by Jonathan Weaver
Earlier this week, a trail that runs through northeastern Armstrong County was recognized by the state Department of Conservation and Natural Resources.
Secretary Ellen Ferretti announced earlier this week that Redbank Valley Trails in Armstrong, Clarion and Jefferson counties is the 2014 ‘Trail of the Year’ in Pennsylvania.
“Redbank Valley Trails stood out because of the dedicated work of tremendous volunteers; its scenic beauty; connection to other trail systems; and quick and efficient pace of development,” Ferretti wrote in a news release.
Redbank Valley Trails Association President Darla Kirkpatrick has multiple properties that the trail runs through in Jefferson County.
Kirkpatrick, of Shannondale (Jefferson County), has been president for three years, but hasn’t been able to ‘play’ on it as much this season.
“Unfortunately, we’ve been working so hard on the trail that I don’t get to play on it as much as I would like to, but this winter, we have enjoyed cross-country skiing on it – it’s just spectacular,” Kirkpatrick said.
Kirkpatrick dedicated the award to the organization’s “amazing, dedicated volunteers and our community, local government and business supporters who have committed so much of their time, energy, equipment and money.”
Some of those ‘tremendous business supporters include Rosebud Mining in Kittanning for allowing volunteers to use their grater, a roller and dozers and Grange Lime and Stone in Punxsutawney for 1,000 pounds of crushed limestone initially and more since at a discounted rate.
“This is such a huge honor – this is statewide! I’ve ridden a lot of the other trails that were up for the award, and they’re spectacular,” Kirkpatrick said. “But, I guess this just shows what a few people in a great organization can do, to make something better in the community.
“We’re over-the-moon with excitement about the award.”
Directors hope this announcement will be “the final push” to receive new funding to open the currently-closed Climax Tunnel at Mile 17, closed because of an unstable roof.
About $738,000 was given so far – $500,000 through DCNR and $238,000 through the Pennsylvania Department of Transportation.
“The more trail users that come, the more economic impact it will have on our area – we’re excited to be a part of that,” Kirkpatrick said.
Senate Engineering engineers are currently planning repairs, so the total needed is unknown.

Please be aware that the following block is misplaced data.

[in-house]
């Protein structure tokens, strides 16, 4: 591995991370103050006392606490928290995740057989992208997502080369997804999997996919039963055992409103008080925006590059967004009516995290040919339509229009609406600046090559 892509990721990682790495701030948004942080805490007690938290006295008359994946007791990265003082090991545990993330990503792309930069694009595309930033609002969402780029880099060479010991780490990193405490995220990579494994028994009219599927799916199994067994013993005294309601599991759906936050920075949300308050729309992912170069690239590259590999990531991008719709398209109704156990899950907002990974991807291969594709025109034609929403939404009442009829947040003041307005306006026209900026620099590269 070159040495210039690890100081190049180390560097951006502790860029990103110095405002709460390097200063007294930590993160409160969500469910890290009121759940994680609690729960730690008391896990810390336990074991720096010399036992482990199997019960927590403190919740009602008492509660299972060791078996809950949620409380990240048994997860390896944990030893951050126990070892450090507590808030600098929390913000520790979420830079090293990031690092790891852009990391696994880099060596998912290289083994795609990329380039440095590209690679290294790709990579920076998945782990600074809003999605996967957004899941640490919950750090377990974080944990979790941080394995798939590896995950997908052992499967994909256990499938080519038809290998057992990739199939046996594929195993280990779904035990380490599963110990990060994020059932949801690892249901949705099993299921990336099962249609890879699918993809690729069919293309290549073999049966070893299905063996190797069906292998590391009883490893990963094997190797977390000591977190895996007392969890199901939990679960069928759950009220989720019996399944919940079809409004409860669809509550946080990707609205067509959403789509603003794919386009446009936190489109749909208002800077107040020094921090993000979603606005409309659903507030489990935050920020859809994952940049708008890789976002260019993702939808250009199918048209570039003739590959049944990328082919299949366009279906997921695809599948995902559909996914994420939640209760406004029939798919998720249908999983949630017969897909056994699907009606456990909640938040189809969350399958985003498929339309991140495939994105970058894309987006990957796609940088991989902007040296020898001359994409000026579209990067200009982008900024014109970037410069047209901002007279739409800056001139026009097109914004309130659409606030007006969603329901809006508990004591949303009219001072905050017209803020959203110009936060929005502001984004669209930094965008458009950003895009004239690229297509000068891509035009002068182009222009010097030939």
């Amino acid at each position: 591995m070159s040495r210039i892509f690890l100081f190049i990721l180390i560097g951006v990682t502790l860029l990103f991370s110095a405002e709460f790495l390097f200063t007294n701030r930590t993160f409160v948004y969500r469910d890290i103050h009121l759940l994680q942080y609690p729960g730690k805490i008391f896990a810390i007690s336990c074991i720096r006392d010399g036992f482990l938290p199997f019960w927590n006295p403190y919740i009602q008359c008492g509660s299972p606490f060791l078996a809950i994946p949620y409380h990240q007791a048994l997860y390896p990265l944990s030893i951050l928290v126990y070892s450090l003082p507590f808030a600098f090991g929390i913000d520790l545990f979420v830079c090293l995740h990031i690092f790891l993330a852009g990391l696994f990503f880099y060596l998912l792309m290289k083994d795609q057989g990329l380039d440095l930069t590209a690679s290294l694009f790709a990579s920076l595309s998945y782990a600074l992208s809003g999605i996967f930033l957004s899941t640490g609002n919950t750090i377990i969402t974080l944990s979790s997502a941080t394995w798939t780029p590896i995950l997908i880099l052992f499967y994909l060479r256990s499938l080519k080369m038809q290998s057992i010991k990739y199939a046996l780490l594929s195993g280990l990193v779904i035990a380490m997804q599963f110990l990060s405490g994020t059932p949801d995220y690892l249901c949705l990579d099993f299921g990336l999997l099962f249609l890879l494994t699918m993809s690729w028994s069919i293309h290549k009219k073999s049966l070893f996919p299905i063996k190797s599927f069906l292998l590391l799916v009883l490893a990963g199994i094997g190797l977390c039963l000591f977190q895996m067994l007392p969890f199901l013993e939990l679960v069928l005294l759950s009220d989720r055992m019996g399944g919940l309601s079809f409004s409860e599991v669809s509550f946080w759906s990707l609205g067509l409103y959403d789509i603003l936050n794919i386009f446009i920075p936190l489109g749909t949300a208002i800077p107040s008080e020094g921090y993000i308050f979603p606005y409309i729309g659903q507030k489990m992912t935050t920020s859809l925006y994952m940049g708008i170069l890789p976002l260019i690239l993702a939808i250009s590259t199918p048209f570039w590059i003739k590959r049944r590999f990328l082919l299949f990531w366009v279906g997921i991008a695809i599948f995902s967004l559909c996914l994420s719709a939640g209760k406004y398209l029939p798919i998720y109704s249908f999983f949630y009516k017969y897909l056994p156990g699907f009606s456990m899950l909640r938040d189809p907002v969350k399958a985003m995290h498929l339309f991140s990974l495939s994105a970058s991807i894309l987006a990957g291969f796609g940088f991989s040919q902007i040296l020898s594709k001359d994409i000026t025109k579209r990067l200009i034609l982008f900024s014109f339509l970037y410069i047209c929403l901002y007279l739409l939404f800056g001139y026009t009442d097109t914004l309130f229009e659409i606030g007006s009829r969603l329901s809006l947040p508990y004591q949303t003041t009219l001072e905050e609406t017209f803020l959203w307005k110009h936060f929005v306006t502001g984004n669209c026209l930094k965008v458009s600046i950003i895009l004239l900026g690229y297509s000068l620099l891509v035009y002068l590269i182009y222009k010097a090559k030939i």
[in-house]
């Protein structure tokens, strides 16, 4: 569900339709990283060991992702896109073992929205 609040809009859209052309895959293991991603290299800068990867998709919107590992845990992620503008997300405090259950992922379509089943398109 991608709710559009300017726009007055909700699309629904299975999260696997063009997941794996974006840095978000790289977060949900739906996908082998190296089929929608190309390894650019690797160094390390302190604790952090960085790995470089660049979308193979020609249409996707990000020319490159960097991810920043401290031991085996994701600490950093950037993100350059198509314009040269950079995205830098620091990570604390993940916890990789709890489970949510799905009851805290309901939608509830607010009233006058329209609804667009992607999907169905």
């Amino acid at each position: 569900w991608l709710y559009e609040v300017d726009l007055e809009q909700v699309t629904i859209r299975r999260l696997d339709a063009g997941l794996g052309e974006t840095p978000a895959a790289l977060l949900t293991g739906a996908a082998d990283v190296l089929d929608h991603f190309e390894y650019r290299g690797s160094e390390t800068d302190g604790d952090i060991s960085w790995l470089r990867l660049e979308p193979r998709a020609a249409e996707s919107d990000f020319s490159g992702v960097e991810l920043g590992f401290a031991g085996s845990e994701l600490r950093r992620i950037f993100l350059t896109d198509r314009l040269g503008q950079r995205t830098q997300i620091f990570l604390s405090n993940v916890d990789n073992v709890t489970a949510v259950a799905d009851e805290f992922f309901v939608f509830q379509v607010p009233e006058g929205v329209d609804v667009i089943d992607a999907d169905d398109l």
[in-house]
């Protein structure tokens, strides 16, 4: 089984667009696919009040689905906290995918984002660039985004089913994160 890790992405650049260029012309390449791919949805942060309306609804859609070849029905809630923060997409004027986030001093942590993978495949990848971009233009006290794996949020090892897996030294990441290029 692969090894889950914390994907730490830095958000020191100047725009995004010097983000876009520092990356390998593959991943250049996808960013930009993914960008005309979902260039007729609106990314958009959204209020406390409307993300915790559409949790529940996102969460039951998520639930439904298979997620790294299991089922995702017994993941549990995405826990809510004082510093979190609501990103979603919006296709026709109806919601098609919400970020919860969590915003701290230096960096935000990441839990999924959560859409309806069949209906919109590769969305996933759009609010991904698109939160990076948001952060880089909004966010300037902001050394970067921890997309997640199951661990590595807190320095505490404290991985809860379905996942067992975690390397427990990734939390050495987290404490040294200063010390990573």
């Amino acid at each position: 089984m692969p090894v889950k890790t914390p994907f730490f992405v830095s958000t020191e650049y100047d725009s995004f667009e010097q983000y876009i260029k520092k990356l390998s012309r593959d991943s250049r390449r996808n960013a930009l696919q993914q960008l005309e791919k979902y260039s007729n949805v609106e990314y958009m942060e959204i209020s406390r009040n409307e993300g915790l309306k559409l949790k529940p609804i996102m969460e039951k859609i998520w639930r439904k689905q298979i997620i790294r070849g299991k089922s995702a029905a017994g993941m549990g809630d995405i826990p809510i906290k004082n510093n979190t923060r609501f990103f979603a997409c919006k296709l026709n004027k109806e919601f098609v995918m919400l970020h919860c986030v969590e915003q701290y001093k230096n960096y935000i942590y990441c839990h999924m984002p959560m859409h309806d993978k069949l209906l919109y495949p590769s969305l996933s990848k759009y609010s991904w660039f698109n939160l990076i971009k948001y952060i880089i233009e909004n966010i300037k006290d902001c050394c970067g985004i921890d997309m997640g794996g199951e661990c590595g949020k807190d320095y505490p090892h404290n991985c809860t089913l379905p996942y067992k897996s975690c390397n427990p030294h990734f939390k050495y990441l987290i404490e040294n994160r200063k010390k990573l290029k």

“Our volunteers are amazing – we have built 15 bridges across the Redbank Creek and other smaller tributaries. We can do that – we can build parking lots, work on drainage, but we are not tunnel builders. That project, we need help with,” Kirkpatrick said.
The release estimated that volunteers have contributed more than 3,000 hours per year since 2010 to trail development.
Another pending project includes completing the last incomplete three-mile stretch between the communities of Coder and Baxter in Jefferson County this March.
Kirkpatrick – who began as a volunteer when the organization was founded in 2010 – initially found out about the award at the beginning of last week – the day after January’s board meeting – but had to keep the announcement secret until this week’s press release– which Kirkpatrick said was difficult.
“That’s like having your Christmas present in your lap and not being able to open it for a week,” Kirkpatrick said. “It was really hard to do.”
The main portion of trail starts in Brookville, Mile 41, and follows Redbank Creek through Summerville (Jefferson County), Mayport (Clarion County) and New Bethlehem (Armstrong County), just to name a few locales, connecting schools, soccer fields and more rural areas to commercial and residential centers. It then connects to the Armstrong Trail and further the Erie to Pittsburgh Trail.
Owned by Allegheny Valley Land Trust, the trail network is a former railroad line. Allegheny Valley Land Trust has title to the corridor and works with the Redbank Valley Trails Association to make improvements for trail use.
Volunteers are always welcome. Members meet the third Monday of each month.
During even months (which includes February), the organization meets at 7PM within the New Bethlehem Presbyterian Church and during odd months, volunteers meet at 7PM within the Brookville Presbyterian Church to try and attract more residents.
Other events and information is available on the organization’s website or Facebook page.
To honor the Trail of the Year, the advisory committee and DCNR will create a commemorative poster for statewide distribution.
There were 18 trails nominated during the inaugural awards.